Why you can ignore the new dietary guidelines
So the US has released the latest version of its dietary guidelines; it’s been in the news. Less sugar, more fruits and vegetables, more fiber, etc., etc. But there’s no point in paying attention to it, because it was written or influenced in large part by various food lobbying groups.
In other words, it ain’t science, it’s politics. So it’s not all that useful.
It works like this: a group called the Dietary Guidelines Advisory Committee — composed of actual nutrition and health experts — developed the guideline recommendations. Then those recommendations were open for public comment — “public” meaning you and me… and food-industry lobbyists. Finally the DGAC released its final guidelines.
But then the U.S. Departments of Agriculture (USDA) and Health and Human Services (HHS) take those guidelines, pour in the politics, and release the final recommendations — the ones that make the news.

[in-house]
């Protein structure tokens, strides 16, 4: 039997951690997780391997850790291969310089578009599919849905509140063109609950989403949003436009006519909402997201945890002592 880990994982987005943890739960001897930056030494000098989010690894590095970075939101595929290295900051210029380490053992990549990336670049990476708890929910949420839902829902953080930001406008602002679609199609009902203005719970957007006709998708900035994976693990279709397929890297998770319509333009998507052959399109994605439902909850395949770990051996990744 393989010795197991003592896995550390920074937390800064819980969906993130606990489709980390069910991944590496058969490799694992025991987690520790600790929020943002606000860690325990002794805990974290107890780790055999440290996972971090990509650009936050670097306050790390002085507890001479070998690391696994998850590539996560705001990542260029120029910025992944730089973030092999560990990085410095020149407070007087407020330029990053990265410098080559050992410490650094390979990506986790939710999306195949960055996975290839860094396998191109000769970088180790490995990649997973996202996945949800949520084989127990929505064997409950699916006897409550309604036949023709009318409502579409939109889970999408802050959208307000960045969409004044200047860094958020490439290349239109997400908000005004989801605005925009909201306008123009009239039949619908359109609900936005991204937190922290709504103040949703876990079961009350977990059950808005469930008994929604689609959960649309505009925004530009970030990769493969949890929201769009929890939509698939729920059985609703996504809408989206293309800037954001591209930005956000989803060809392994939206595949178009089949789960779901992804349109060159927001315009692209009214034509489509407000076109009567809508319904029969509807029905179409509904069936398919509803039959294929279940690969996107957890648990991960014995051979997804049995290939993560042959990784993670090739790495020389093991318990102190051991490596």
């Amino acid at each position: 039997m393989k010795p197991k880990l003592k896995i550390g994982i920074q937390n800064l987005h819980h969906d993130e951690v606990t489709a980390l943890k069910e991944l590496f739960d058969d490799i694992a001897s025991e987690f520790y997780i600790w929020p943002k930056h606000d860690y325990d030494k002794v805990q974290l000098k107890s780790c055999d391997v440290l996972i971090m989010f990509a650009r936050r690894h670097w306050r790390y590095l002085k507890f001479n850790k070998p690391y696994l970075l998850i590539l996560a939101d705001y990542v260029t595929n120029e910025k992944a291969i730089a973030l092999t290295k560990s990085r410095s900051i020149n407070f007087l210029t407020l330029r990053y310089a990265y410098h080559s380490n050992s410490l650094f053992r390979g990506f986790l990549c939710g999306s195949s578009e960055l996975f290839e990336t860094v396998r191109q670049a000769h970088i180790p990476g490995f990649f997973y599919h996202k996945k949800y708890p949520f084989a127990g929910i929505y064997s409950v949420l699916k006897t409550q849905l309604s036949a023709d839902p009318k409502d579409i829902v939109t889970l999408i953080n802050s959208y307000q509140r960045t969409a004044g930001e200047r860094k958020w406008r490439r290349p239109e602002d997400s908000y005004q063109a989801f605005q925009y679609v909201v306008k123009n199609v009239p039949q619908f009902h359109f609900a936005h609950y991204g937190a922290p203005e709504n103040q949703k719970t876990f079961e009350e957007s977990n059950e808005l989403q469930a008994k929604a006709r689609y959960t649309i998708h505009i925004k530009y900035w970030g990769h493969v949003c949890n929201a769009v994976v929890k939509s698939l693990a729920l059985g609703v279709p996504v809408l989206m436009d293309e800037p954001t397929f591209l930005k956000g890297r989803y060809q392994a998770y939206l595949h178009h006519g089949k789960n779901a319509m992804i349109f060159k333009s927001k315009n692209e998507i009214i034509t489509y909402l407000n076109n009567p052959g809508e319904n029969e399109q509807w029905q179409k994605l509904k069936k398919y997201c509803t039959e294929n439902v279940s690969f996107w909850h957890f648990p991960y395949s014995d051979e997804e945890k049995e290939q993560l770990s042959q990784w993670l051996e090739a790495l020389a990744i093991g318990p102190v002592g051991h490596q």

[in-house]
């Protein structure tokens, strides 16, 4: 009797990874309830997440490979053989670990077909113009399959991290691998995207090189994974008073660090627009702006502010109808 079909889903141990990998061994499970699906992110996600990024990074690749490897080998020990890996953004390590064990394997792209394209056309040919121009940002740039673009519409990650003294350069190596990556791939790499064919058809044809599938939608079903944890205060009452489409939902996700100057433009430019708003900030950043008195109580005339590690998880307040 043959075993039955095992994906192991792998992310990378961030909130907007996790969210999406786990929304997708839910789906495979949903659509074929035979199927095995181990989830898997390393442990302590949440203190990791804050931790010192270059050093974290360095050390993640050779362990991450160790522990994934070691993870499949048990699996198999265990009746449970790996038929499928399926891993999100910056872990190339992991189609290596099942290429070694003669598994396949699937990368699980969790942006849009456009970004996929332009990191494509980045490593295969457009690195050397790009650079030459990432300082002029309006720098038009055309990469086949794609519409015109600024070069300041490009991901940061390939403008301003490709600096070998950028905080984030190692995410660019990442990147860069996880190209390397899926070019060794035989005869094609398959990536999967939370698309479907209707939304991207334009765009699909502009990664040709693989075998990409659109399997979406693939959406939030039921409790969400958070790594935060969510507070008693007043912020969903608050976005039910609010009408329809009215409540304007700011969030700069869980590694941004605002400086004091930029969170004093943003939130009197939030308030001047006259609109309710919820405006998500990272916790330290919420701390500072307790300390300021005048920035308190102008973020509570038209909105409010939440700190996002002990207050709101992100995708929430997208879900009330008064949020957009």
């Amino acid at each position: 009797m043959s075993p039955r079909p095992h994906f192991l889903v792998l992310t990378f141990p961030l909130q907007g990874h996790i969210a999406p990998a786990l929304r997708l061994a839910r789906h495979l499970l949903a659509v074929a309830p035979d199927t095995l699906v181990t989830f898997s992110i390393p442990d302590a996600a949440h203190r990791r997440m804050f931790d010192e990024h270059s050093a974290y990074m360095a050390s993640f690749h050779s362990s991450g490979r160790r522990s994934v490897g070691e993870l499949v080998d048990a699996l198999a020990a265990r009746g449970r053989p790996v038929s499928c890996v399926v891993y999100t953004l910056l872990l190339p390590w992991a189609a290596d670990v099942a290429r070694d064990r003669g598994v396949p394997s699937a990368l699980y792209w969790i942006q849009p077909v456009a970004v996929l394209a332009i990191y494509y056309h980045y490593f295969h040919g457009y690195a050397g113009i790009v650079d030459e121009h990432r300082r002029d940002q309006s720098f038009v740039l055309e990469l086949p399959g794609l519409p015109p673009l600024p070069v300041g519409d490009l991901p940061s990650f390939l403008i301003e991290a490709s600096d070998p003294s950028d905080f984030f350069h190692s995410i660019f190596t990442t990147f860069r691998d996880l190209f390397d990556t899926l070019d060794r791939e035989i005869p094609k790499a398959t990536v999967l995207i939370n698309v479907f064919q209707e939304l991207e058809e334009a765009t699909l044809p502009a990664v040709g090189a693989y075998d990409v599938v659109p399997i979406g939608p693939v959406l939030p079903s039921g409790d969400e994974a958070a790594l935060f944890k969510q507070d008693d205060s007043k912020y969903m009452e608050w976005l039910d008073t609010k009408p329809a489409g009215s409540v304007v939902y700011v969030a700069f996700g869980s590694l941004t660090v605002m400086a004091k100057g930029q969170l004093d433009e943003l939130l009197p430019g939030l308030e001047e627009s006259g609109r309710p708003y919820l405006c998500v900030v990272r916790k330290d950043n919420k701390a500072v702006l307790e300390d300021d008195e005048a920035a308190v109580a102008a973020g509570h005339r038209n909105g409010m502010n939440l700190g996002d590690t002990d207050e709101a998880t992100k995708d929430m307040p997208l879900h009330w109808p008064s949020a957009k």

And remember, the USDA’s job is to protect our food industry. It’s not there to protect our health. (At least HHS is there for that.) And thus the final recommendations are a bit different than what the actual nutritionists and health experts recommended.
Unfortunately, a lot of news outlets — heck, most of them — are lazy, and they just report the new guidelines and don’t talk about the fact that there is at least some significant, realistic controversy.
Time magazine did look into it, and the article is worth reading. It even has a separate piece where it talked to nutrition experts about the guidelines.
And Marion Nestle, the Paulette Goddard Professor in the Department of Nutrition, Food Studies, and Public Health at NYU — i.e., an expert if there is one — weighed in in detail about the pros and cons of the new recommendations.
So what is useful when looking at diet? Two things. First, the Harvard Healthy Eating Plate. It’s an expert nutritional recommendation without the politics. Second, that original Dietary Guidelines Advisory Committee report — click here for the summary, or read the full, long, detailed report (PDF).
If nothing else, keep in mind that the new guidelines are heavily influenced by industry and politics, and you should take them with … well, you finish the joke.